SNT, not sure if you're responding to my post but if so you'll notice there's no 'just' in there. I have in the past defended football in similar terms to yours (at its peak it's a sport of strength, balance, selfless teamwork and sublime grace, anyone who's watched Thierry Henry or Gazza scoring his wonder goal in the England/Scotland game of Euro '96 - bastard ;) - couldn't disagree) but I do still sympathise with Razor's point that certain guys will think less of you once you tell them you 'don't really follow a team' and the arbitrariness of elevating football to this rank rather than say (in his example) Shakespeare.

Indeed, my only criticism of footie is the exclusionary effect it sometimes has and the over the top tribalism (where i'm from people have been killed over which team they support and a few years ago a referee's home was attacked because he gave a 'wrong' decision in an old firm game) which was partly the point of my reminder that it is 'only' a game where 22 men chase a ball around a field (technically I guess it's 20 since the goalies shouldn't be chasing anything ;). As you say, all sports can be stripped down to this level and if people were being attacked or even just thought less of over their disinterest in, for example, Rugby (which I also follow at the national but not club level) then i'd point out that that's 30 men running around a field playing with odd shaped balls ;).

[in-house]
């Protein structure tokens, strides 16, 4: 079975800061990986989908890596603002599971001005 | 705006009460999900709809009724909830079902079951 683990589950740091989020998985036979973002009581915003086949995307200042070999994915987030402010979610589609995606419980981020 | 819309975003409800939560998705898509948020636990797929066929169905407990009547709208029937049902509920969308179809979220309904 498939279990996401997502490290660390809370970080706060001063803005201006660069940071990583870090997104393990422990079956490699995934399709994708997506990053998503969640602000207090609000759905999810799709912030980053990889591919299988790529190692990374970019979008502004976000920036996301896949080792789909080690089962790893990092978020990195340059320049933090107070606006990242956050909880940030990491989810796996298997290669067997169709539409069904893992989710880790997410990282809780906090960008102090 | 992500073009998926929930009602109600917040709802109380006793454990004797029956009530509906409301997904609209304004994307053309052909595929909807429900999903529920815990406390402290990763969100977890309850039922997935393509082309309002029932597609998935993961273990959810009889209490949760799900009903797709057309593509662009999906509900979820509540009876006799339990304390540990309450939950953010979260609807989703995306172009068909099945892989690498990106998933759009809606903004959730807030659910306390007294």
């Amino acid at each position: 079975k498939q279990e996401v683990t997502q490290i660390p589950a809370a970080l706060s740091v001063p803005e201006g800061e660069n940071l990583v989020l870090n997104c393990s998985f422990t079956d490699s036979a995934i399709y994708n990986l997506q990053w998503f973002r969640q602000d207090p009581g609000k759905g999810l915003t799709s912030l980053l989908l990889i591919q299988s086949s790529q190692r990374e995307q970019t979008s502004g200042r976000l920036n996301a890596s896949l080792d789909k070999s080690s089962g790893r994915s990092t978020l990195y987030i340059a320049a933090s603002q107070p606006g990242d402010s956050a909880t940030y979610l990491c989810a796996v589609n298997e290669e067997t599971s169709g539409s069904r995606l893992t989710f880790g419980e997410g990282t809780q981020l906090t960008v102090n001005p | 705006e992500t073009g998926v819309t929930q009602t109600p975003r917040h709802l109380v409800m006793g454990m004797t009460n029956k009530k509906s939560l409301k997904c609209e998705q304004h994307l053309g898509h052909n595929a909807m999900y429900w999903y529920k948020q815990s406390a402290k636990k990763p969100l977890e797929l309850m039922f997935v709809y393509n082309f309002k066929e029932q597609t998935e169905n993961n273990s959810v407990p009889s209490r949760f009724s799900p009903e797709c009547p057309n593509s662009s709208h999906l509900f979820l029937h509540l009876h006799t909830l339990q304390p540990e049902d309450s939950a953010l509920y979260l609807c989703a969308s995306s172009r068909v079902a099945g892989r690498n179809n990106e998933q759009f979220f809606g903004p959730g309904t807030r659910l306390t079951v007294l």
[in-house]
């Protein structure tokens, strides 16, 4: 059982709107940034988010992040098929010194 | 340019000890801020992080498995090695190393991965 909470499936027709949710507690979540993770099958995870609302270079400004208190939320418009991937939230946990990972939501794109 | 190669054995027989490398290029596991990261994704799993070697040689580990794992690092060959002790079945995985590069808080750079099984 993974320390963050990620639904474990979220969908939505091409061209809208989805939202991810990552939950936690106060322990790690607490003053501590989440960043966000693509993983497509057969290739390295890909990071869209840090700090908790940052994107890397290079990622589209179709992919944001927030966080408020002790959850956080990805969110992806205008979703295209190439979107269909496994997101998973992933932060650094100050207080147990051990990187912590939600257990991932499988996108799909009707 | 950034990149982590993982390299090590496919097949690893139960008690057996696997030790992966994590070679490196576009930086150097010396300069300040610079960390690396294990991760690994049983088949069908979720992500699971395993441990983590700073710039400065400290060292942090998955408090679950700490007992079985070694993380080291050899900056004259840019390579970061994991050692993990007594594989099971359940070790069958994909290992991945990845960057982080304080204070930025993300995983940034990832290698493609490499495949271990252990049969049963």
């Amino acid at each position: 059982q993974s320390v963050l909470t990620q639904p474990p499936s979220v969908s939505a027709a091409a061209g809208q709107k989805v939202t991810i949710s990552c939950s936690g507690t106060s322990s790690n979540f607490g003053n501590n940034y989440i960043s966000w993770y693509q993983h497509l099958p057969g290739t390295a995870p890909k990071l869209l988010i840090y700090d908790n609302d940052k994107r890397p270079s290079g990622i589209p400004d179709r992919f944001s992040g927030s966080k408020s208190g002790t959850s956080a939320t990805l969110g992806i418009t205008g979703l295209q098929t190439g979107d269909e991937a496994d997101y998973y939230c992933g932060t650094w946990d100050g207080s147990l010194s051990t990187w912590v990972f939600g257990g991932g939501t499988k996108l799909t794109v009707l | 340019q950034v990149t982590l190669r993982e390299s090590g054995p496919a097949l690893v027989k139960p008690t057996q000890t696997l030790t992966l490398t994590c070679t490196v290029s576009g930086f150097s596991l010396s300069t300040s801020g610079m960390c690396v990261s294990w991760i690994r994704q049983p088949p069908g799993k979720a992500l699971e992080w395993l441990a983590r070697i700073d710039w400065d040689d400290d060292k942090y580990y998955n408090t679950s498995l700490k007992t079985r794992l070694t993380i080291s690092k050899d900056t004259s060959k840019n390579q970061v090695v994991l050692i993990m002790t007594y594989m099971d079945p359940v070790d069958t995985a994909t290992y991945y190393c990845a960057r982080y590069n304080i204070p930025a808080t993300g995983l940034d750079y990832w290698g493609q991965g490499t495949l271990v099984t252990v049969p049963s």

Ah, Saje, I wasn't trying to pick apart what you or Razor said, just letting off steam. We can agree that while the "fans" (so-called) can be obnoxious, the game can be sublime . . .

As for the reductiveness of which I spoke, I wasn't referring only to sport - Tolstoy famously stripped down opera to its constituent elements (painted scenery, unreal air, rotund singers) by depicting it through a young Natasha's eyes in War and Peace. What the medium involves (men and balls; ink and pulp - in the case of literature; wood, wires, and haircuts - in the case of the Beatles) is fairly irrelevant; it's what you with it that makes it beauty. :)